Exploring Latin America with WebQuests

Andrew J. Milson

One drawback to using the Internet as an instructional resource is the presence of inappropriate, inaccurate, and sometimes offensive material. Teachers who wish to allow their students direct access to Internet sources must consider a means of identifying appropriate sources and structuring on-line activities.

The WebQuest approach offers a solution to the issues of access, structure, and supervision. A WebQuest is an inquiry-oriented activity in which students gather most or all of their information from Internet resources.1 A teacher selects web sites that he or she believes to be most relevant and appropriate, and then creates a web page that guides students as they examine those sources. The web page created by the teacher can include five steps: Introduction, Task, Process, Evaluation, and Conclusion. Through these steps, students are given background information, a task to complete, links to resources for completing the task, and information about how they will be assessed.

Some teachers may find it difficult to create their own WebQuests due to time constraints or a lack of computer skills. Fortunately, there are many WebQuests developed by teachers and posted on the Internet. The two WebQuests reviewed here are examples of intriguing applications of this technique to the study of Latin America. Still, the best WebQuest on any topic is likely to be one that you, the teacher, design to meet the needs of your curriculum and your particular students.


Latin America Travel Brochure2


Students work in small groups, pretending to be teams from a Latin American public relations firm charged with boosting tourism. Each team is assigned to one Latin American country and is expected to present information such as climate, arts and culture, food, outdoor recreation, historic sites, accommodations and transportation, maps, photographs, and travel tips. The students make use of sites such as The Electronic Embassy (www.embassy.org) the Latin American Network Information Center (LANIC)(lanic.utexas.edu), The Lonely Planet Guidebook (www.lonelyplanet.com), and Resources for Teaching about the Americas (RETANET), (ladb.unm.edu/retanet/links.html). This WebQuest is suitable for upper elementary or middle school students. The author provides specific guidance in the form of “Learning Advice,” as well as a very detailed rubric for assessment.


Cinco de Mayo3


The Mexican holiday Cinco de Mayo is commonly misunderstood to be Mexican Independence Day. In this WebQuest, second and third grade students begin by playing the role of reporters for the local newspaper. Their task is to describe the historical importance of May 5th, the difference between Cinco de Mayo (marking a battle of May 5, 1862) and Independence Day (marking the Declaration of September 15, 1810), and the celebrations that occur on those holidays. Next, the students work in groups of four to create a presentation describing Cinco de Mayo from the perspectives of a Mexican soldier, a French soldier, a citizen born in a small village, and a child whose father was a soldier. The students gather information from sites such as Viva Cinco de Mayo (www.vivacincodemayo.org/history.htm), which provides information and links on the history of the date, and La Batalla de Puebla (www.nacnet.org/assunta/spa5may.htm) which provides a description of Cinco de Mayo in both English and Spanish. This WebQuest also includes a list of children’s literature and links to additional sites such as ElMariachi.com (www.elmariachi.com/realaudio/default.asp), which includes selections of mariachi music.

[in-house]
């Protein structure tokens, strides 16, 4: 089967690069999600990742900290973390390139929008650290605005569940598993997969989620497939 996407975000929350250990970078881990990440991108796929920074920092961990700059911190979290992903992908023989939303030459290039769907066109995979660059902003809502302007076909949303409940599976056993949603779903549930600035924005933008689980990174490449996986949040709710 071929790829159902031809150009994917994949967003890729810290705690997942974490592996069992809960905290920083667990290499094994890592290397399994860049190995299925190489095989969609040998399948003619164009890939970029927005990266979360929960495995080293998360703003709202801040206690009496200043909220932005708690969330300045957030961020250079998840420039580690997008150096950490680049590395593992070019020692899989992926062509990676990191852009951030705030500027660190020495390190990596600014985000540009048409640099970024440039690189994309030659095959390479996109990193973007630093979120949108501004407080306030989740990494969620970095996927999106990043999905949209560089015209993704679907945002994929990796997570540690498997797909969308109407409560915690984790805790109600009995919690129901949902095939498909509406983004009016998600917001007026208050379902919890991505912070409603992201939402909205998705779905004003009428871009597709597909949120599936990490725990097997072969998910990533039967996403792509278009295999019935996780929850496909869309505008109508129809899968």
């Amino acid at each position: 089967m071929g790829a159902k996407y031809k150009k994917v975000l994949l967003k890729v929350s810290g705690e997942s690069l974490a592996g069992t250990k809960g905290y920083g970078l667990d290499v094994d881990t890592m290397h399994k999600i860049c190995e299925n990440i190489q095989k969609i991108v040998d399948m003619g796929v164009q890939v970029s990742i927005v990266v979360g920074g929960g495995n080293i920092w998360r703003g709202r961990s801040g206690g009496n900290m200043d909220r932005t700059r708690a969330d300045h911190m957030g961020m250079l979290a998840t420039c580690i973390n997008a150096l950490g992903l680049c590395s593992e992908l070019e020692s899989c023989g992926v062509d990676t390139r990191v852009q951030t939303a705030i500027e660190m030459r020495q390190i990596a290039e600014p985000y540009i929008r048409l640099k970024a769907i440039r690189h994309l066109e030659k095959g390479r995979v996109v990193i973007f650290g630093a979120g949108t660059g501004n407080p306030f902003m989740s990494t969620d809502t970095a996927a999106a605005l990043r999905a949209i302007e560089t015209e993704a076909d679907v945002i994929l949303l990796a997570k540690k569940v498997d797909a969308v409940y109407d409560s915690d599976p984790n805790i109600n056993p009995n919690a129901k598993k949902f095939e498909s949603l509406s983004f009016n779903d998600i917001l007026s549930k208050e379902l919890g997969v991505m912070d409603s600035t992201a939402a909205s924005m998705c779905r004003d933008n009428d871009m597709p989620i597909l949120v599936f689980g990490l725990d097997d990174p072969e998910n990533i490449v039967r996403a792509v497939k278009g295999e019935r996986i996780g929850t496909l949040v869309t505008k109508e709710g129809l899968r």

Selecting a Quality WebQuest

The best WebQuests contain three key elements.
1. They engage students in a task that goes beyond merely collecting and reporting information. A WebQuest may very easily become an on-line worksheet, but this is not the best use of this strategy. Students should be required to synthesize the information they collect through a WebQuest into some creative product.
2. That they make use of the engaging features of the Internet such as graphics, sound, video, and/or audio. A WebQuest that only directs a student to sites with enormous volumes of text is unlikely to be engaging.
3. They work well as cooperative learning activities. The WebQuests described here involve students in role playing and team efforts.

It is not uncommon for a WebQuest to contain links that are no longer active. Thus, teachers should carefully review any WebQuest they intend to use with their students (all of the URLs above were active as we went to press).



1. The WebQuest Page, which can be found at a San Diego State University website (edweb.sdsu.edu/webquest/webquest.html). See also Andrew J. Milson and Portia Downey, “WebQuest: Using Internet Resources for Cooperative Inquiry,” Social Education 65, no. 3 (April 2001):144-146.

2. Lauren A. Mitchell, creator of the WebQuest, is a special education teacher at Allentown High School in Allentown, New Jersey.

3. Cheryl J. Cox, creator of the WebQuest, taught social studies at Hatch Elementary School in Hatch, New Mexico.


Andrew J. Milson is an assistant professor in the Department of Curriculum and Instruction at Baylor University in Waco, TX.